When Daylight Saving Time ended this morning, we set our clocks back and found ourselves living one hour all over again. And it started me thinking about all the choices we make as photographers and whether we are learning from the outcomes.
You press the shutter release, and the camera clicks. It's only after that you notice the results are quite as sharp as you imagined they would be. Assuming you are photographing a willing subject that will stay still long enough, you can make the needed adjustments and try another shot. Mountains tend to be more cooperative in this regard than do antelope. Sometimes it's the lighting that changes, and it doesn't matter what your subject is. But as long as circumstances permit, you're at liberty to try again. There is a reason they make those memory cards so big, you know. Go ahead and get your money's worth.
So in at least this sense, we sometimes do get a do-over.
But many other decisions we face as photographers are harder to correct. If you predict the wildflowers will be blooming somewhere on a particular weekend and plan a trip to visit, you hope you won't be disappointed once you get there. If you have the means and the time, You could try again a week later and hope your luck takes an upturn. But logistical difficulties of all stripes prevent many aspiring photographers from even considering this option. If you burned the last of your vacation time on your first attempt, a second would likely have to wait for next year. Now we're into the same frequency as the end of Daylight Saving Time, but you have to wait for a log longer to have a do-over.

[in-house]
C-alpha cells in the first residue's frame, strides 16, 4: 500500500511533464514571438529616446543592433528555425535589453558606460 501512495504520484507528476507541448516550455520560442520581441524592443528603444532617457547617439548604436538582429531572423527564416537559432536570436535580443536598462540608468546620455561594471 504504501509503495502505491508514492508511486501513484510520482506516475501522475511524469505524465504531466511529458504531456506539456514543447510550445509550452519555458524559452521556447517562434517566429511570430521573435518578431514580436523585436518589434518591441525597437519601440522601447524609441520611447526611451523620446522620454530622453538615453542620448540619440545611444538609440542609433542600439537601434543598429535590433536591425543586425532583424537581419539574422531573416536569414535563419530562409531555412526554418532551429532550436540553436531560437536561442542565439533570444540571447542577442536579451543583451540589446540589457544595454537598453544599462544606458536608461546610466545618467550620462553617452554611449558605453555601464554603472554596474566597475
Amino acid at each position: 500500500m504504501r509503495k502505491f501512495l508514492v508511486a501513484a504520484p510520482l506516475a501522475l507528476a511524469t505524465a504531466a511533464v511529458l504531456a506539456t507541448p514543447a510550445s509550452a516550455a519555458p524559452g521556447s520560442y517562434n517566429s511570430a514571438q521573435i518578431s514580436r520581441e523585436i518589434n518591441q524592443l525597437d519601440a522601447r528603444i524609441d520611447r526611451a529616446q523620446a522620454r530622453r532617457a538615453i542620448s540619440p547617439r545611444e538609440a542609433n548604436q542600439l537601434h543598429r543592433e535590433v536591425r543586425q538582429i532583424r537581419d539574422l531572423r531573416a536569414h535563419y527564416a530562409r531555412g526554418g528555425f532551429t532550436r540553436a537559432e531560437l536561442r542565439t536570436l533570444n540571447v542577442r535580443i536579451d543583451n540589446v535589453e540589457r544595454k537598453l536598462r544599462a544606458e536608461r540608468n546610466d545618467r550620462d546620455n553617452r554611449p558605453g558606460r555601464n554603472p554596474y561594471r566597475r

I once drove over five hours to photograph the setting sun, only to find I had left my tripod behind at home. That mistake was painful indeed. I went all the way back home to get that darned tripod, but I got the shot I wanted the next night. It was sheer stubbornness that paid off in the end. I can't claim to have gotten by just on skill when I couldn't even remember my tripod. But I can assure you that I learned my lesson that weekend. Ever since then, I double-check before I leave for a trip. I've never even close to forgetting it again, but now I'm sure.
So when you find yourself in need of a do-over, how do you handle it? While possible reactions run the gamut, two primary poles typify the ends of the spectrum. Some people dwell on the negative represented by the lost opportunity. Others welcome the chance to learn from their mistakes. I'll admit to falling somewhere in between. While I'm thankful for a second shot, I can't help kicking myself for needing to make use of it. Darn it, not again.
This Daylight Saving Time thing happens every year, yet it's so easy to forget. Some things are hard to learn, I suppose. I remember arriving at a movie theater an hour early for a matinee showing the morning after the time change one fall years ago. I was initially baffled why they weren't even open yet. Once the time finally did arrive, I was at the front of the line and got a good seat, but that was little solace for the wasted hour. That was in my youth, but I've never forgotten it.
Yet, we are our own best teachers. Others can only teach you the fundamentals and give you pointers along the way. They aren't the ones looking through the viewfinder, so at least some decisions have to remain squarely on your shoulders. As in the movie Groundhogs Day, you will likely repeat your mistakes until you learn from them. A do-over is one thing, but it's of little value unless you're learning all you can along the way.
And if, for some reason, you had forgotten to set your clocks back today, no problem. Maybe you'll remember next spring when we move clocks forward again. But for now, you have enough time to read this week's article a second time. And that doesn't sound too bad to me, at least — no charge for the pointer.